Researchers at Syracuse University have discovered a groundbreaking diabetes treatment known as GEP44.
This innovative peptide engages with various gut receptors, triggering the secretion of hormones with crucial roles in regulating blood sugar levels. These hormones work to normalise blood sugar, which is a fundamental aspect of managing diabetes.
Furthermore, GEP44 has a unique mechanism of action. It actively transports glucose into muscle cells, where it is efficiently utilised as a source of energy. Additionally, it has the remarkable ability to convert specific cells in the pancreas into insulin-producing cells, effectively replacing the ones damaged by diabetes.
An exceptional feature of GEP44 is its extended half-life, enabling it to be administered via injection once or twice a week, in stark contrast to the frequent daily injections required by many other diabetes treatments.
GEP44 has been associated with heightened energy expenditure, leading to increased physical activity, elevated heart rate, and enhanced body temperature. This could potentially offer a novel approach to combat the challenges of obesity often faced by individuals with diabetes.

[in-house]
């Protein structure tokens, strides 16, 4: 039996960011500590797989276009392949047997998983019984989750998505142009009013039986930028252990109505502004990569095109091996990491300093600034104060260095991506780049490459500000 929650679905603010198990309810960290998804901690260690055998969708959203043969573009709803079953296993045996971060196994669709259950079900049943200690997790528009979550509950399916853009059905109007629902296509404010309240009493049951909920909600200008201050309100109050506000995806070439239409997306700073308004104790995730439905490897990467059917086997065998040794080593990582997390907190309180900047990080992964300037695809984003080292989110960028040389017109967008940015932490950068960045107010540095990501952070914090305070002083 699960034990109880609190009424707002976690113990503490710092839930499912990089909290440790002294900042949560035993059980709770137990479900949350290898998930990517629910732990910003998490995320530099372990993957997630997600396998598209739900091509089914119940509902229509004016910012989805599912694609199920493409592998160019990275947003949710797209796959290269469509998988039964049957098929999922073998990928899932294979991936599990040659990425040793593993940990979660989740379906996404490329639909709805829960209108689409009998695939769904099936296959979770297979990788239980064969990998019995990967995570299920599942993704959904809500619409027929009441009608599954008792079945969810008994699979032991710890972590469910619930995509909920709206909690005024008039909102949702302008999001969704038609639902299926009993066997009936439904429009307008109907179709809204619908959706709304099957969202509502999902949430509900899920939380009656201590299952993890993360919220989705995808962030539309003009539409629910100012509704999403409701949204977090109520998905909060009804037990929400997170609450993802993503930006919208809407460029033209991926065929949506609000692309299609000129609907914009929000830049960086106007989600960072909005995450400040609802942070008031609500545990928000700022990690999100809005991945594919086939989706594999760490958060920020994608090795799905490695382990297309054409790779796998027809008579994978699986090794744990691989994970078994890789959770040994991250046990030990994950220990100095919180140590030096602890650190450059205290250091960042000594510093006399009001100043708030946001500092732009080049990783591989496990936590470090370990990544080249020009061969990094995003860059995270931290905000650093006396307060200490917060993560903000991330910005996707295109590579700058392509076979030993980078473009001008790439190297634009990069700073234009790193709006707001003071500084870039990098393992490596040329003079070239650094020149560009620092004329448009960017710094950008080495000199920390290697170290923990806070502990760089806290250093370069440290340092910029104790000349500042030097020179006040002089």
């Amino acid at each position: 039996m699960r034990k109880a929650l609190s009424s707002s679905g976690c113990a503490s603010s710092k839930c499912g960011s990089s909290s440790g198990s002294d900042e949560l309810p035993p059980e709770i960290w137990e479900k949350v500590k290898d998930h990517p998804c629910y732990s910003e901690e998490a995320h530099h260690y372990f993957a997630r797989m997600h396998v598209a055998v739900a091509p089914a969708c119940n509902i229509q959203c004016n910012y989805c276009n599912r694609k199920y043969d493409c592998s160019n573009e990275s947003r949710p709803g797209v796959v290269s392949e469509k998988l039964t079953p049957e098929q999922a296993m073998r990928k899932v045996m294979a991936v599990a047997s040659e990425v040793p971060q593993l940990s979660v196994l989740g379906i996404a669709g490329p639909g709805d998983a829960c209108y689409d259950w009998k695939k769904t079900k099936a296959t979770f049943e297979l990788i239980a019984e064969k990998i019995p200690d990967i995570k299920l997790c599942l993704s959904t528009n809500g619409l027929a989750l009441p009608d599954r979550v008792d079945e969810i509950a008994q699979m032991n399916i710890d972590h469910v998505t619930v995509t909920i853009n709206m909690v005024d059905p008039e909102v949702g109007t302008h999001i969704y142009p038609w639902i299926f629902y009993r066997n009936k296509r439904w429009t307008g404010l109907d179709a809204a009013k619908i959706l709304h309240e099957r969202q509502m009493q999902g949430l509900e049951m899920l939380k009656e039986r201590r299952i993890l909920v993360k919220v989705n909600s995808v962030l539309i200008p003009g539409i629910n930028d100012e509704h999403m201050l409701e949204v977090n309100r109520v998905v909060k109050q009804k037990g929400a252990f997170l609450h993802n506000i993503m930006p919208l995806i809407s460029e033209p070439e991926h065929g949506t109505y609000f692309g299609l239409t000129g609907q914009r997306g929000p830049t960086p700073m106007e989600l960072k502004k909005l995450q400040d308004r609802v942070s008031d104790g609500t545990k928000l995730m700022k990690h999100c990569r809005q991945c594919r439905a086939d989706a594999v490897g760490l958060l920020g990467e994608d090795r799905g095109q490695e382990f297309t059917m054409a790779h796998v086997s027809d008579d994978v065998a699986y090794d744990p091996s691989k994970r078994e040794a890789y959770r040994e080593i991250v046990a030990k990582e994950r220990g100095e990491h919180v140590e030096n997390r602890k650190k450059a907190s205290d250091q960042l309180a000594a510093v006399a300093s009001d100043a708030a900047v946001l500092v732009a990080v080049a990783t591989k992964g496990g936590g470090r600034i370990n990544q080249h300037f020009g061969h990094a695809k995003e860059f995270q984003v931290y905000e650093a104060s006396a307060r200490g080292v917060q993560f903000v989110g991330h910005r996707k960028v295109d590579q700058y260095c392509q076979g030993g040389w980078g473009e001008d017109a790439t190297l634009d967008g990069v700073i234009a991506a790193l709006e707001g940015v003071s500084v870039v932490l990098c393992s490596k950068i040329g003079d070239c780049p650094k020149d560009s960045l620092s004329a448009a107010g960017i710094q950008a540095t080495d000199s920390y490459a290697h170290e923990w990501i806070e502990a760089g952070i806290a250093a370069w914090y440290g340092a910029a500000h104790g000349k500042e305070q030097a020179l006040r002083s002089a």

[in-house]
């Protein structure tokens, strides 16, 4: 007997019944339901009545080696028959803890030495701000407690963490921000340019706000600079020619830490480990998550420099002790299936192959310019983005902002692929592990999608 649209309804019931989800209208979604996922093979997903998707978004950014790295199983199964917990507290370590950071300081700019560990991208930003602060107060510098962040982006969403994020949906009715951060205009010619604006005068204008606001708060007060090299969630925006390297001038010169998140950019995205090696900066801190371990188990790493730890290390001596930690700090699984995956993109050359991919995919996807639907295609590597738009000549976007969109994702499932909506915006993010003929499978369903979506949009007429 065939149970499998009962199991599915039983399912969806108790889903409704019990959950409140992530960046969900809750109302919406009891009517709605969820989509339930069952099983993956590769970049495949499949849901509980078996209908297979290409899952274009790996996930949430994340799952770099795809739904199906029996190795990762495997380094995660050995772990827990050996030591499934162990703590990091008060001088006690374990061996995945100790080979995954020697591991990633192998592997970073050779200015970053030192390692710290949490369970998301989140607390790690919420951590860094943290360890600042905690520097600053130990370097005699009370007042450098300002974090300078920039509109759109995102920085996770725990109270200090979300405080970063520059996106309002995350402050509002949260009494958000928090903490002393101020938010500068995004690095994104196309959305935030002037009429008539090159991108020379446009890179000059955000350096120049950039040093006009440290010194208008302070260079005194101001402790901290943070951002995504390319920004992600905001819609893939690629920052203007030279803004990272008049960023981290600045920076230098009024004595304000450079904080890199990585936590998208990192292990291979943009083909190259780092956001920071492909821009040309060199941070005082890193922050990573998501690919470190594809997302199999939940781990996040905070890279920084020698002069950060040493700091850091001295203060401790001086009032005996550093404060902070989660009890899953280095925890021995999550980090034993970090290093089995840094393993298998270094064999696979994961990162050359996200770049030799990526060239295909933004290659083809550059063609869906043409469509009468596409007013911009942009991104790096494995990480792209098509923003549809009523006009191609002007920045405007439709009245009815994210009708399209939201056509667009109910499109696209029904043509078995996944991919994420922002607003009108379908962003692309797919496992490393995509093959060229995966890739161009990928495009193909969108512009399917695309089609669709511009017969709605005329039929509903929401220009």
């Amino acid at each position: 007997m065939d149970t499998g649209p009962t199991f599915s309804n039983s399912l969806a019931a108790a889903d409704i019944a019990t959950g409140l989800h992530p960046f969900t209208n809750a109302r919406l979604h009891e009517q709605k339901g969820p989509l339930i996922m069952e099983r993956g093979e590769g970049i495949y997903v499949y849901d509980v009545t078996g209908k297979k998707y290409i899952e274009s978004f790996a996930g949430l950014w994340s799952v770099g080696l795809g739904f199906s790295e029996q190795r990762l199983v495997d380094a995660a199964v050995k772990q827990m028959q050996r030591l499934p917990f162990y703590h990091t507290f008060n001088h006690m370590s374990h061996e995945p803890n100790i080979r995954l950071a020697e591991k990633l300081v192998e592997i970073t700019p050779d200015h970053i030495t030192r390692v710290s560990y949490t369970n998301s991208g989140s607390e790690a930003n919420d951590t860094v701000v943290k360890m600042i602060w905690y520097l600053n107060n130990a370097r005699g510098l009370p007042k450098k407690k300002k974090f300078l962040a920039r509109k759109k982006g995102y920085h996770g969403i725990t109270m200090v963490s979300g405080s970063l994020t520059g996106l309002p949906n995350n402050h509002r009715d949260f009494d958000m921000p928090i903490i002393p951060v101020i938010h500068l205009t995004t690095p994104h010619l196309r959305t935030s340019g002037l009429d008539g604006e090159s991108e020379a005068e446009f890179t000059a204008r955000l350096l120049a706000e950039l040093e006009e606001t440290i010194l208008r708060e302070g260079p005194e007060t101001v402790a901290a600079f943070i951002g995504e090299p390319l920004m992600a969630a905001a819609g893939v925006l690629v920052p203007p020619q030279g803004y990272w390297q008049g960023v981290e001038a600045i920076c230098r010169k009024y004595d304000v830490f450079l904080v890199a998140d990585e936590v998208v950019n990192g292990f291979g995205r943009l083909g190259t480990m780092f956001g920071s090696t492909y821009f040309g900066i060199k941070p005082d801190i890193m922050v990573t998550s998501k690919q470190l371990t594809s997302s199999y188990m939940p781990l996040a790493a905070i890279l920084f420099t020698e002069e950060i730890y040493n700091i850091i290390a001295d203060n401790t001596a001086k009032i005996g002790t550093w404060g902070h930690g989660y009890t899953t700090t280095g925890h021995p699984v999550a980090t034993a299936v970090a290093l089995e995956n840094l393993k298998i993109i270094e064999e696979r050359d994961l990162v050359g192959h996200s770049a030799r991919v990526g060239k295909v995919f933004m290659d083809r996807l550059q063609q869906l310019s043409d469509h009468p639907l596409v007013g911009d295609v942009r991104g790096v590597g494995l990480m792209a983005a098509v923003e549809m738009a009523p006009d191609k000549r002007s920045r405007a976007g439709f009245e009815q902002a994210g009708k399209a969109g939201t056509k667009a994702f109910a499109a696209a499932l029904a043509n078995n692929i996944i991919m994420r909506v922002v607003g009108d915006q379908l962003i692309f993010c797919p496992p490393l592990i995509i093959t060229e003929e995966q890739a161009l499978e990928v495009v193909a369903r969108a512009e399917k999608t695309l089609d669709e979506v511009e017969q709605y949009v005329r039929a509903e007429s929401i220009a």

Early research findings indicate that GEP44 could have uses extending beyond diabetes treatment. It has the potential to improve the side effects of chemotherapy, providing a new ray of hope for those battling with cancer.
Preliminary findings point to the potential superiority of GEP44 over existing therapeutics, primarily due to the absence of the adverse side effects commonly reported by patients using current medications.